By waterfowl standards the species has a low reproductive rate...

Little is known of courtship behavior in this species but display activity has been observed on both wintering and summering grounds. Courtship displays consisting of head nodding are performed by both sexes and may include lateral bill shaking and bill dipping between nods. The male often launches a series of short rushes toward the female that conclude with his nibbling the side of her face.

Aquatic insect larvae are the principal food when on summer habitat. Nesting biology of the Harlequin Duck has been rarely studied. By waterfowl standards the species has a low reproductive rate, the result of small average clutch size (mean=5.7) and deferred sexual maturity of two to three years. Nests are built on the ground, often among thick shrub cover, and usually near swift rocky-bottomed rivers or streams. The four to eight eggs are laid one every two days and are light buff or cream coloured. Hatching occurs after a probable incubation period of 28 to 29 days. Within hours of hatching the nestlings follow their mother to the water and in about 40 days the young are ready to fly.

About the time the females start incubating, males desert their mates and congregate to undergo their post-nuptial moult. The flightless period of the moult proceeds away from the summer nesting grounds, perhaps at sea. Some females have been observed moulting in their breeding areas, but others leave their broods and fly elsewhere to undergo their flightless period. Perhaps this is why brood mergers are common, with unsuccessful breeding age females sometimes joining such groups.

Helping Out

The ban on the hunting of waterfowl on the principal New Brunswick wintering ground off The Wolves offers considerable protection for this bird. Additionally, the federally regulated hunting season on Harlequins in the Atlantic region is now closed. Although it is difficult to mistake a male Harlequin for any other waterfowl species, females and immatures are relatively drab and can be confused with other sea ducks such as scoters. Hunters should ensure they are familiar with the plumages of all ducks they might encounter and should always identify their target before shooting. Marine pollution, particularly oil, could affect Harlequins directly, or indirectly, by reducing their prey populations. Anyone working on boats at sea should take the necessary steps to prevent oil or chemical spills, particularly adjacent to rocky shores where Harlequin winter. We can all play a role in preventing further degradation of the marine environment the Harlequin depends on by keeping litter off the shoreline and insisting that the problem of marine pollution become a matter for the urgent attention of legislators.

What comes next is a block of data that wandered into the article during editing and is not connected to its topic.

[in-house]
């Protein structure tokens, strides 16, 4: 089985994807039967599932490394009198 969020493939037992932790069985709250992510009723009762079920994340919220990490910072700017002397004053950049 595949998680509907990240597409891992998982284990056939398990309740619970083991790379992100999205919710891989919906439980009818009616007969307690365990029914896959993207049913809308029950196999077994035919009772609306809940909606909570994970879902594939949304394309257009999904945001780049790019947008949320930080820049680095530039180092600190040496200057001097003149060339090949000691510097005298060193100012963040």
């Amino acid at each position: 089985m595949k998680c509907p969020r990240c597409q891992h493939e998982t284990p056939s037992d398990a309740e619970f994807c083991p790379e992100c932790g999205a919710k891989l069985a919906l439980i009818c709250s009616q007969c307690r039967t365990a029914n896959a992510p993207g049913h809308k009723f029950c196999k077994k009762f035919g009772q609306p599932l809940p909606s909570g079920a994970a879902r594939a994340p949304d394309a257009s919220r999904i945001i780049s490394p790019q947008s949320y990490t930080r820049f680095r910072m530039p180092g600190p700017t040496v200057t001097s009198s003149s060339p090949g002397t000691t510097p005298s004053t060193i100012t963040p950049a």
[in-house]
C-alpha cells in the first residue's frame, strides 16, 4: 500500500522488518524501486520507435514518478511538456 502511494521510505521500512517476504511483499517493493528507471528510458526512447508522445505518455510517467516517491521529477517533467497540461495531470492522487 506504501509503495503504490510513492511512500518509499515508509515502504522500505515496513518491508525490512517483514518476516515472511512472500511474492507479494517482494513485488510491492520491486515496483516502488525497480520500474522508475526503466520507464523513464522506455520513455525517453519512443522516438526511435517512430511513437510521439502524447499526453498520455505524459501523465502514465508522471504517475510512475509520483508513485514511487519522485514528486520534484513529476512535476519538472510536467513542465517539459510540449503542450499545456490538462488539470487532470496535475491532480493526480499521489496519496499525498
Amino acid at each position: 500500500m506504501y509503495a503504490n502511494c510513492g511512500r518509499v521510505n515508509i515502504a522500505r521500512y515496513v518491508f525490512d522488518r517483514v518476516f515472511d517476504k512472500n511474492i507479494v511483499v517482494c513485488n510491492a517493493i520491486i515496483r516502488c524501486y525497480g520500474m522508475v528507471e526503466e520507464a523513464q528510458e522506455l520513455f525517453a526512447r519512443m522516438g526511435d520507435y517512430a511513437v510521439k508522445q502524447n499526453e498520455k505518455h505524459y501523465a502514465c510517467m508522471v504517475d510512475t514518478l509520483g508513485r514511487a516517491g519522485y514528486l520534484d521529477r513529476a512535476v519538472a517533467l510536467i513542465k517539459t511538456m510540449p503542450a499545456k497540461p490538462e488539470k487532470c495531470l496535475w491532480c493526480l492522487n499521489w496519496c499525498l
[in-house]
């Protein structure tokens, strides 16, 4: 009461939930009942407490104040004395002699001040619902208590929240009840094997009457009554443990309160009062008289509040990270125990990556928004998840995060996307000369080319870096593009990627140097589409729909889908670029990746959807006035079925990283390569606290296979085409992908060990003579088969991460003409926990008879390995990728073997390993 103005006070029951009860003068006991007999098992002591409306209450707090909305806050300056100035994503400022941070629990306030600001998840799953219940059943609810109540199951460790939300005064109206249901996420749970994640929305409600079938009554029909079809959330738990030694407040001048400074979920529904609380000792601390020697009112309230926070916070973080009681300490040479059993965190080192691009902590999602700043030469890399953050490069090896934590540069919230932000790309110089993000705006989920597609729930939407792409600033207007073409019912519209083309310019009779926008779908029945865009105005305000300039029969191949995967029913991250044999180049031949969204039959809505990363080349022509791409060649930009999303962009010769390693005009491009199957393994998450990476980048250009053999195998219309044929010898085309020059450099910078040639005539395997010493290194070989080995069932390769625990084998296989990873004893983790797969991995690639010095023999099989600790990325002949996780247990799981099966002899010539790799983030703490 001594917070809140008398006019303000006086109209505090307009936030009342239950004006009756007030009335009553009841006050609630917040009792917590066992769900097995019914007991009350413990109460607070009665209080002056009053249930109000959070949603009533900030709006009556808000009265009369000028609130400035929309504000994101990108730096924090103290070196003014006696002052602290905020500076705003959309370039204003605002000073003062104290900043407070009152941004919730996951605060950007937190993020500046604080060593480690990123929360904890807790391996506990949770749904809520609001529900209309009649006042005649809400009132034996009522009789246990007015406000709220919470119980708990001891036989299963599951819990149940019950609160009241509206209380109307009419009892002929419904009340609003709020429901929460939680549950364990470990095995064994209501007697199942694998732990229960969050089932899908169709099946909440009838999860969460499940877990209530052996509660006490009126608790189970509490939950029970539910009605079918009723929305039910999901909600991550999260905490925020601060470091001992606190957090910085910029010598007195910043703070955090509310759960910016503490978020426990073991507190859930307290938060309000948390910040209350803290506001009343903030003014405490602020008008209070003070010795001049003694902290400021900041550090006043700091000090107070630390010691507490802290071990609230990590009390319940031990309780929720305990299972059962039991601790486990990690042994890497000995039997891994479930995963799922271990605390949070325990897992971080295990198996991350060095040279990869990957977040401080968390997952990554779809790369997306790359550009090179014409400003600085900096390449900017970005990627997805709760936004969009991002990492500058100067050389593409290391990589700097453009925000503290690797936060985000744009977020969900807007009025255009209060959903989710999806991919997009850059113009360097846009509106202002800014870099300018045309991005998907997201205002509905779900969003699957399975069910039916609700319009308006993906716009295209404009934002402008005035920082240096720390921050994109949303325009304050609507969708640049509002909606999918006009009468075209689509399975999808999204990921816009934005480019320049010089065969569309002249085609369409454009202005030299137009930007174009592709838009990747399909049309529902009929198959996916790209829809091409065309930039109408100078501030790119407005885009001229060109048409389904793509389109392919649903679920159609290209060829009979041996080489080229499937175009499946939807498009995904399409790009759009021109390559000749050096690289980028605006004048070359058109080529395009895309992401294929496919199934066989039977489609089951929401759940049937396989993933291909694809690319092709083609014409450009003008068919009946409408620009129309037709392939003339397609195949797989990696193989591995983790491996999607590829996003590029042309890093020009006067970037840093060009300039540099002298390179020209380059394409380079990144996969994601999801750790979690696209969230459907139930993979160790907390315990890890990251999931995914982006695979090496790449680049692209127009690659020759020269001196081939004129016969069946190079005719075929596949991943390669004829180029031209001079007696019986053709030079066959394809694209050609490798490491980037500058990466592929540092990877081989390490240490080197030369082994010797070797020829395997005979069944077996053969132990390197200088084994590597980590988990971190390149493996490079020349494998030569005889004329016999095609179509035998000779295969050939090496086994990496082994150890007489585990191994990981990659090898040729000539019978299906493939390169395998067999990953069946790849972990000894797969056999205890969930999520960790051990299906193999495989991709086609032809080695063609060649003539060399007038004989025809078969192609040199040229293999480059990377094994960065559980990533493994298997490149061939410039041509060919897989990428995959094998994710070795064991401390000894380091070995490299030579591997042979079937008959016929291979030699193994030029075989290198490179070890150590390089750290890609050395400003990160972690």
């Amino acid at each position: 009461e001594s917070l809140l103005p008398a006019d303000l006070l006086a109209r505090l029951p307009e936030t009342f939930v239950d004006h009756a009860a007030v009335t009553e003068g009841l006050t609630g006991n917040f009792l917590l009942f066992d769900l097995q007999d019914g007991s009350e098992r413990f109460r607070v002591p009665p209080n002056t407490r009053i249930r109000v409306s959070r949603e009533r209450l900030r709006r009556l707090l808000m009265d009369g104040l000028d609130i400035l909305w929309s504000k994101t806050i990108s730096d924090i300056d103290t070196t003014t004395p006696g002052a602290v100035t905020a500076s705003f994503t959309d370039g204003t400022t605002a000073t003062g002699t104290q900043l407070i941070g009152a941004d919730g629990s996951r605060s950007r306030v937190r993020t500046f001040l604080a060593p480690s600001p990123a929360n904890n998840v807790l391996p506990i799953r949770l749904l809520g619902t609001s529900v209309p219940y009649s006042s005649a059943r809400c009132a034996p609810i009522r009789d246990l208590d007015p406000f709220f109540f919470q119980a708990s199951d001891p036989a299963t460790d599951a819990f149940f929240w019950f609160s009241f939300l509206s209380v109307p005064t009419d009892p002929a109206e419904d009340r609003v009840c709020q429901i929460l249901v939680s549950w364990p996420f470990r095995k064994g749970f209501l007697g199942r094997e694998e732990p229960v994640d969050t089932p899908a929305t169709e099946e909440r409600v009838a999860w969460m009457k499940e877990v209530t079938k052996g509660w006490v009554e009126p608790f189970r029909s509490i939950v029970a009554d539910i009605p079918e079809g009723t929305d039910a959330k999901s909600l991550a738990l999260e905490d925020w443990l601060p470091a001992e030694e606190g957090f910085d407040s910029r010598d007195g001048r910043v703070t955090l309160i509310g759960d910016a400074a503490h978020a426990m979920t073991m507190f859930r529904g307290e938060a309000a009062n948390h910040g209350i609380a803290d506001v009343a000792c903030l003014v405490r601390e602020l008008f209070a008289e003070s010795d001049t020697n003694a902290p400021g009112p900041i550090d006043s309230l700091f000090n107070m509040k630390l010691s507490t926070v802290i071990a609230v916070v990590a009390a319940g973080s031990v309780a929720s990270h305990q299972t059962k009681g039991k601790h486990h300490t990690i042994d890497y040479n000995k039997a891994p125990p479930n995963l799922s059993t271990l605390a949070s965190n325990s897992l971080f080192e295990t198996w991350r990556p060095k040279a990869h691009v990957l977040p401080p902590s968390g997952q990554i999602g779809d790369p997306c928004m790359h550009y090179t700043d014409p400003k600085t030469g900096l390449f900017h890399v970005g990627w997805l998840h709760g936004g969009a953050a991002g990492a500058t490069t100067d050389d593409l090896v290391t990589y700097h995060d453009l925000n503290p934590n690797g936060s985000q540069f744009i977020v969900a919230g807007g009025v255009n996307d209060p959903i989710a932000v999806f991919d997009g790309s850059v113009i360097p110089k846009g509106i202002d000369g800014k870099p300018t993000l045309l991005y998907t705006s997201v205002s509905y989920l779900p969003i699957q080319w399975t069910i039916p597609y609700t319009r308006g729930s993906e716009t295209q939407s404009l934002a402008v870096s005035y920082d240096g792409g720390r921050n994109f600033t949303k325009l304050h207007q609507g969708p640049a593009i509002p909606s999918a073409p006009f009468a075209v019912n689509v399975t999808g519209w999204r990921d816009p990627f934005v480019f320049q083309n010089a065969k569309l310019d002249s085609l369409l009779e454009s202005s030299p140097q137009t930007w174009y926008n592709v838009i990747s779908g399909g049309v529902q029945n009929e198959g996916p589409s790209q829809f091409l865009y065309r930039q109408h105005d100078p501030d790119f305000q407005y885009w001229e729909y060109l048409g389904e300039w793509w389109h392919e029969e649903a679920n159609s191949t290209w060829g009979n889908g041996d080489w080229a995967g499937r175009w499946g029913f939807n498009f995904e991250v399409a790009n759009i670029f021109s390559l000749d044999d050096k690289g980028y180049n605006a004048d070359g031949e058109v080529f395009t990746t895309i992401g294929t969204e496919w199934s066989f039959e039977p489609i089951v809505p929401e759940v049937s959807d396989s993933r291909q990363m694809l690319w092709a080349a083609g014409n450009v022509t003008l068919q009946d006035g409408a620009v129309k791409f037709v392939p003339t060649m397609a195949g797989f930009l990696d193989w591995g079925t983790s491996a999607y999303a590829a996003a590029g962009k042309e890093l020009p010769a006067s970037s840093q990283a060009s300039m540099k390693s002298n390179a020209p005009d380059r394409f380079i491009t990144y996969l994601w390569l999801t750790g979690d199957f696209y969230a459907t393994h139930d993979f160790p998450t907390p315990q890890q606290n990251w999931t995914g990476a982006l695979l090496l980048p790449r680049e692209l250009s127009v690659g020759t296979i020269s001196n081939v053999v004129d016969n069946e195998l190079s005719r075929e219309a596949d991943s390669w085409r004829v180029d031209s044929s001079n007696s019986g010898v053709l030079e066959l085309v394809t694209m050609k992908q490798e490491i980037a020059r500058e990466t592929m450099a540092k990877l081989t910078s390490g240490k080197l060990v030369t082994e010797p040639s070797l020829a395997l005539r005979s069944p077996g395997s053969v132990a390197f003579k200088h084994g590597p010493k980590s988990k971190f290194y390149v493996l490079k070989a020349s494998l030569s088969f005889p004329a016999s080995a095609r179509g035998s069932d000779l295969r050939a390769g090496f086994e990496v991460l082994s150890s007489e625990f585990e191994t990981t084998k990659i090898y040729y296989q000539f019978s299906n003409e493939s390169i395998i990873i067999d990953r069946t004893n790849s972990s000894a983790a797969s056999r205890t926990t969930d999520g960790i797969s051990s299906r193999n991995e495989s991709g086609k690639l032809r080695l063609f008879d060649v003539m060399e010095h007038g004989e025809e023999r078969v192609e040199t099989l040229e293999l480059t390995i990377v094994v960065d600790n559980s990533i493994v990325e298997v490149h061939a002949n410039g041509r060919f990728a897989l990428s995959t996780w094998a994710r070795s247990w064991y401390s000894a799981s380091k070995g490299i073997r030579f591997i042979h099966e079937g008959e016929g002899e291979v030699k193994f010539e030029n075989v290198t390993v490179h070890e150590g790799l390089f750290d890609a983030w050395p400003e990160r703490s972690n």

Further Reading

Bellrose, F.C. 1978. Ducks, geese and swans of North America. The Stackpole Company, Harrisburg, Pennsylvania. 540 pp.

Godfrey, W.E. 1986. The birds of Canada. National Museums of Canada, Ottawa. 596 pp.

Goudie, I.R. 1990. Status report on the Harlequin Duck (eastern population) Histrionicus histrionicus. Committee on the Status of Endangered Wildlife in Canada, Ottawa. 61 pp.

Johnsgard, P.A. 1978. Ducks, geese and swans of the world. University of Nebraska Press, Lincoln, Nebraska. 404 pp.

Vickery, P.D. 1988. Distribution and population status of Harlequin Ducks, Histrionicus histrionicus, wintering in eastern North America. Wilson Bulletin 100:119-176.